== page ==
The woman next door smiled at Cameron, so he listened to her through the wall. YouTube helped him build an amplifier and soon every sound she made was beamed to him through wireless headphones.
He began matching her schedule – rushing to the oven if she lit a hob, or straining in the bathroom when he heard the clack of her toilet lid. Eventually his metabolism synchronised with hers. He’d never felt closer to anyone.
Cameron looked for other ways to blend their lives. He timed her shower and stood in the water for exactly the same number of minutes, even though his bald head required much less shampoo. A thermometer taped to her outside drain allowed him to make a rough calculation of the water temperature she preferred.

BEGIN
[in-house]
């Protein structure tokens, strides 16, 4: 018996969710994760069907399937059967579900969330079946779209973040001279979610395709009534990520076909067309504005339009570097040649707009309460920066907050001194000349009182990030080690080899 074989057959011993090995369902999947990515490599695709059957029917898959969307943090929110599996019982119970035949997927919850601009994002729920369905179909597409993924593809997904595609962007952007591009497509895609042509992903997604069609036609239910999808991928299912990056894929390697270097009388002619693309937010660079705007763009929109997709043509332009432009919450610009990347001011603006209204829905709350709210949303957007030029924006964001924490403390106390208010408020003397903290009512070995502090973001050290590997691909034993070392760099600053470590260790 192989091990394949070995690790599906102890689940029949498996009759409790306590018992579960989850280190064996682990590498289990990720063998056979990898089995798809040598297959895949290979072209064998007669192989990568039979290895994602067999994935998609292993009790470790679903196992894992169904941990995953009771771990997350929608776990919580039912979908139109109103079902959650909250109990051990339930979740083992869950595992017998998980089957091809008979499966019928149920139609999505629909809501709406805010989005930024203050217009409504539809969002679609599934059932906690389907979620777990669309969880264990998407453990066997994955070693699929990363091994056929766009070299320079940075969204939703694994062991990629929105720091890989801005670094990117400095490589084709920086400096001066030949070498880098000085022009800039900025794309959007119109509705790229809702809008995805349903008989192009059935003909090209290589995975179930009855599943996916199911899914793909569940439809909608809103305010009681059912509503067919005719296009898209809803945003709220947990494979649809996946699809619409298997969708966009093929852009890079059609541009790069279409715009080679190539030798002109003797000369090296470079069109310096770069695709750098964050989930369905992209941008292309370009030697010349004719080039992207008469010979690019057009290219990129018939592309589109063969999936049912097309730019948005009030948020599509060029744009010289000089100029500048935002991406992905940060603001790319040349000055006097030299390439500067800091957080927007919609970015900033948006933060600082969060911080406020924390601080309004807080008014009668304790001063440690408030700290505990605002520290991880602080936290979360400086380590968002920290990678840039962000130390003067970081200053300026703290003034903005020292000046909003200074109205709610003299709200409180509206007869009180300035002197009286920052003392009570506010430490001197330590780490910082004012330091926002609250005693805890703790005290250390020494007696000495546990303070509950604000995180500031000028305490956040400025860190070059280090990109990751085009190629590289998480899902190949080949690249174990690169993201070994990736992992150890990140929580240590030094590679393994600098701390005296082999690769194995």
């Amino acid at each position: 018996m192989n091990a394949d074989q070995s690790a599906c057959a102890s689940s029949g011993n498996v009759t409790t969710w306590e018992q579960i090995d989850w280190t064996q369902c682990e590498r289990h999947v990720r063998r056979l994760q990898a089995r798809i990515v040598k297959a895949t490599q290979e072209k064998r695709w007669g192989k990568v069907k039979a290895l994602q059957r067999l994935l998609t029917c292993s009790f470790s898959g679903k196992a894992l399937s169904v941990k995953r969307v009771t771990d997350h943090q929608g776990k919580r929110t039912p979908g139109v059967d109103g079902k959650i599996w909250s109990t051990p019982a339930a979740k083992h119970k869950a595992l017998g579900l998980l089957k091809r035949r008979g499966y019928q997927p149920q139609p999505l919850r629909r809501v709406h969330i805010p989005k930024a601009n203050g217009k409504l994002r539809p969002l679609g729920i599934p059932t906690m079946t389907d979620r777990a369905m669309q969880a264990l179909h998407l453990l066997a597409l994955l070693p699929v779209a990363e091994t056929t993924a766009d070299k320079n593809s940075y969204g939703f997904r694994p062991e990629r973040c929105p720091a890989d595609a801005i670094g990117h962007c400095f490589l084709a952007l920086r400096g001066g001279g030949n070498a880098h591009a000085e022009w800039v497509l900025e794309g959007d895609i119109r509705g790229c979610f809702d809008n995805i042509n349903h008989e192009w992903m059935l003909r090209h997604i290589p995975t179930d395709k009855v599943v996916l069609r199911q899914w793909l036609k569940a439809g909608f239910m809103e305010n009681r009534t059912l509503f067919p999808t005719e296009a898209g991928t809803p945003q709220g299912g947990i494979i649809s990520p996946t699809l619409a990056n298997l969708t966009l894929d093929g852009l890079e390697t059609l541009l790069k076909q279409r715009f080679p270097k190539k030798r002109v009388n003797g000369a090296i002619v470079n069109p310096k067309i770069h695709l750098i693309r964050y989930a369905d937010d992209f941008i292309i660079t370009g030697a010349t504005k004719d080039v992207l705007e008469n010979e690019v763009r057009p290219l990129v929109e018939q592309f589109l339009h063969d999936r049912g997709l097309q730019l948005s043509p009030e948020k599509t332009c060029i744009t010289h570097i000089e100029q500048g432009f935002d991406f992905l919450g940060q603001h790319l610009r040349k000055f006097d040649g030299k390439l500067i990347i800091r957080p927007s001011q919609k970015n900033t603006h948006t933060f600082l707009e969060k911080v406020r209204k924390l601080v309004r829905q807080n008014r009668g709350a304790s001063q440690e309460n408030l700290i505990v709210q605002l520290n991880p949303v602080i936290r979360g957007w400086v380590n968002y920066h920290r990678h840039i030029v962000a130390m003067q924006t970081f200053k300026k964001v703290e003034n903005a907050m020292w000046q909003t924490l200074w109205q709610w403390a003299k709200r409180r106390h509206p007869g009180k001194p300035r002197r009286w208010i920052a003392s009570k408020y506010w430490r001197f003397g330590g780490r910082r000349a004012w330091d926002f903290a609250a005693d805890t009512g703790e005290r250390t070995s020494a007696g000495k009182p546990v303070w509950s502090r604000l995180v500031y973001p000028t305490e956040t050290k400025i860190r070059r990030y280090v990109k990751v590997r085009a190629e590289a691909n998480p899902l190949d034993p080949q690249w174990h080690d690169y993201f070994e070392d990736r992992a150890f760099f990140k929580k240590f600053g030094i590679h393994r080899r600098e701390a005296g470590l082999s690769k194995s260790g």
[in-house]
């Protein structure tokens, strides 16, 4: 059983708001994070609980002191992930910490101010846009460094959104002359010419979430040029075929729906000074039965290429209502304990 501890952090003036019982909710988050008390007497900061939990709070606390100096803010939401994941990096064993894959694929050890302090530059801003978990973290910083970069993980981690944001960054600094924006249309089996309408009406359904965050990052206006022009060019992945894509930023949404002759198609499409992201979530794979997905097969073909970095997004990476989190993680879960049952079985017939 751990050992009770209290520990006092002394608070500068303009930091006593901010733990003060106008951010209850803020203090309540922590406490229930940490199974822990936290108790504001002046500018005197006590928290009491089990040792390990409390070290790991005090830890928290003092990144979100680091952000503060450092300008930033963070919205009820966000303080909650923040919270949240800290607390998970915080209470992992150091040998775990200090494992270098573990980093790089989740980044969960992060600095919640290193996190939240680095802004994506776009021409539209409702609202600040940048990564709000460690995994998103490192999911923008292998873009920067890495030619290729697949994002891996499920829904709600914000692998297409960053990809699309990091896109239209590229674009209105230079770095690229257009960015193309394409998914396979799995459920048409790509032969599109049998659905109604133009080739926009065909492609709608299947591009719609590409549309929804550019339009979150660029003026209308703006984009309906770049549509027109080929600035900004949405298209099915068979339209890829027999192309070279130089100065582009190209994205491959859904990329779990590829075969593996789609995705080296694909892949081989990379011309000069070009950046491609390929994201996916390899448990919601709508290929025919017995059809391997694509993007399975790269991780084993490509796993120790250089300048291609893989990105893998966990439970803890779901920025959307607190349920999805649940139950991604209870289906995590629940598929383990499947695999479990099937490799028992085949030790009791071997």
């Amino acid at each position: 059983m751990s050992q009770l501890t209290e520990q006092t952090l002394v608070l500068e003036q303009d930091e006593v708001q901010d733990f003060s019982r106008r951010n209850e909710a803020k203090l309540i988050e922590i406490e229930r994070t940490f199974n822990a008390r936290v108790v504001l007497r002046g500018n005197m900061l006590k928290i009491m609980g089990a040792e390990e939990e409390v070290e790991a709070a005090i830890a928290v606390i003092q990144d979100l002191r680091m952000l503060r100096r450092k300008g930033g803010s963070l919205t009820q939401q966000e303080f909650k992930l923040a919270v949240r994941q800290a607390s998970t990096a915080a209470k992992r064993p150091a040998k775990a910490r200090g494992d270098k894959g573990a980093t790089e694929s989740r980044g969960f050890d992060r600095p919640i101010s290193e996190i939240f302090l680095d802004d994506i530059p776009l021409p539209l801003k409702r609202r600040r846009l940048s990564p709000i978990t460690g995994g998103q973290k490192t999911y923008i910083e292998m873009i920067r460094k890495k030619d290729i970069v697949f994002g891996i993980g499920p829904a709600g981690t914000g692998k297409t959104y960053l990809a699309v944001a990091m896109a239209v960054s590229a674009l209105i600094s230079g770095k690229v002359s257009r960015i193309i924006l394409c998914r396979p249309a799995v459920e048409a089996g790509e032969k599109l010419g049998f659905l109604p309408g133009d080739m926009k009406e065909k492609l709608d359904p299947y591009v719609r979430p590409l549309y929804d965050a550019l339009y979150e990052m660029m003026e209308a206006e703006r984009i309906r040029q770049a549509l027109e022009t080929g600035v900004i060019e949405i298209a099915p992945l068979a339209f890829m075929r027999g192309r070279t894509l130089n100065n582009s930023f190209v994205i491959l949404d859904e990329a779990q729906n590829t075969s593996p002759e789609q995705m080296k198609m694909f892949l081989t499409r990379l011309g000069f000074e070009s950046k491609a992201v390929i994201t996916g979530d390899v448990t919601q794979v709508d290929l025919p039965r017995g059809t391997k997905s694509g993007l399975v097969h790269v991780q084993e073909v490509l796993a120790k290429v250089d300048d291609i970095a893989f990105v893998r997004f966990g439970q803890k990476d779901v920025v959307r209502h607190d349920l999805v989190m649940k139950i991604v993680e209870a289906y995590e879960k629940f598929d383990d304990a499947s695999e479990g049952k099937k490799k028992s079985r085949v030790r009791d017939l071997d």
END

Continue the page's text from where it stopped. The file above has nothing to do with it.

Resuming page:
At the sound of her television, he flicked his on too, surfing on mute until he found the correct channel. They watched Friends together and he cuddled the sofa cushions whenever she giggled. On bin day he searched her garbage bags, then hurried out to purchase quinoa, almond milk, and specific brands of coffee, toothpaste and mascara.
He listened to one-sided phone calls. A cousin in Brazil was fighting thyroid cancer – a 5cm tumour throbbing in his throat. Her father was in a care home, convinced the nurses were meddling with his meds.
Once, she mentioned a ‘quiet neighbour’. Cameron’s skin tingled.
But then she saw him in the sunflower dress. He’d admired the way the floral print clung to her breasts as she left for work, and it’d taken two days to find the right shop. He’d been much too large for the dress so he’d bought three and sewed his own.
On the day she moved out, he sat silently in his living room, unable to eat, unable to go.